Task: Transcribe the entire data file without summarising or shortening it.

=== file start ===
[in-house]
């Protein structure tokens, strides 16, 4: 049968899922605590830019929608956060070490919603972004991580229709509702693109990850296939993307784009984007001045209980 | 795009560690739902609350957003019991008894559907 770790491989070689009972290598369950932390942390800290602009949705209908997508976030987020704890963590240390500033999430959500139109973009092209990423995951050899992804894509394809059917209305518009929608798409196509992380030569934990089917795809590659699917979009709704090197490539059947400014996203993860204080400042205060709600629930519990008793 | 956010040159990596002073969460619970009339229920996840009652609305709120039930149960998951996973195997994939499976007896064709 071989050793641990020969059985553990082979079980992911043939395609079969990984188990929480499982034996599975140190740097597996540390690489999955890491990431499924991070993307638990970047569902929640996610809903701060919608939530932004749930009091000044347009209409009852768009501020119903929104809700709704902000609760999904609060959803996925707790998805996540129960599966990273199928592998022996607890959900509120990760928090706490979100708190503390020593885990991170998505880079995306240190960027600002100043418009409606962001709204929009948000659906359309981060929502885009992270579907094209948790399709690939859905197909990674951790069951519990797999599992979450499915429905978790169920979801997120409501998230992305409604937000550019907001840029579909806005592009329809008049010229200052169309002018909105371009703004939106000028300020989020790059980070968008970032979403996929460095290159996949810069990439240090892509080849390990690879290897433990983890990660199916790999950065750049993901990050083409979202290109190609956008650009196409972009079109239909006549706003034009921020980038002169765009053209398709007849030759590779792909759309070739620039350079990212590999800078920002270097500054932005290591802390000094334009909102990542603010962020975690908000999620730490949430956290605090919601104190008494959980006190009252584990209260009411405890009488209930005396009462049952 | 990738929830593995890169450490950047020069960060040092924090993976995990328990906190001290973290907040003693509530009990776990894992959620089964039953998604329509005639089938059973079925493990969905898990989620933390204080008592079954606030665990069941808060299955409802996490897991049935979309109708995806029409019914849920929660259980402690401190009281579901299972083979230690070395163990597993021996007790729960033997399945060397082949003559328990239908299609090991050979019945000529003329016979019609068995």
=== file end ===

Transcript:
[in-house]
């Protein structure tokens, strides 16, 4: 049968899922605590830019929608956060070490919603972004991580229709509702693109990850296939993307784009984007001045209980 | 795009560690739902609350957003019991008894559907 770790491989070689009972290598369950932390942390800290602009949705209908997508976030987020704890963590240390500033999430959500139109973009092209990423995951050899992804894509394809059917209305518009929608798409196509992380030569934990089917795809590659699917979009709704090197490539059947400014996203993860204080400042205060709600629930519990008793 | 956010040159990596002073969460619970009339229920996840009652609305709120039930149960998951996973195997994939499976007896064709 071989050793641990020969059985553990082979079980992911043939395609079969990984188990929480499982034996599975140190740097597996540390690489999955890491990431499924991070993307638990970047569902929640996610809903701060919608939530932004749930009091000044347009209409009852768009501020119903929104809700709704902000609760999904609060959803996925707790998805996540129960599966990273199928592998022996607890959900509120990760928090706490979100708190503390020593885990991170998505880079995306240190960027600002100043418009409606962001709204929009948000659906359309981060929502885009992270579907094209948790399709690939859905197909990674951790069951519990797999599992979450499915429905978790169920979801997120409501998230992305409604937000550019907001840029579909806005592009329809008049010229200052169309002018909105371009703004939106000028300020989020790059980070968008970032979403996929460095290159996949810069990439240090892509080849390990690879290897433990983890990660199916790999950065750049993901990050083409979202290109190609956008650009196409972009079109239909006549706003034009921020980038002169765009053209398709007849030759590779792909759309070739620039350079990212590999800078920002270097500054932005290591802390000094334009909102990542603010962020975690908000999620730490949430956290605090919601104190008494959980006190009252584990209260009411405890009488209930005396009462049952 | 990738929830593995890169450490950047020069960060040092924090993976995990328990906190001290973290907040003693509530009990776990894992959620089964039953998604329509005639089938059973079925493990969905898990989620933390204080008592079954606030665990069941808060299955409802996490897991049935979309109708995806029409019914849920929660259980402690401190009281579901299972083979230690070395163990597993021996007790729960033997399945060397082949003559328990239908299609090991050979019945000529003329016979019609068995």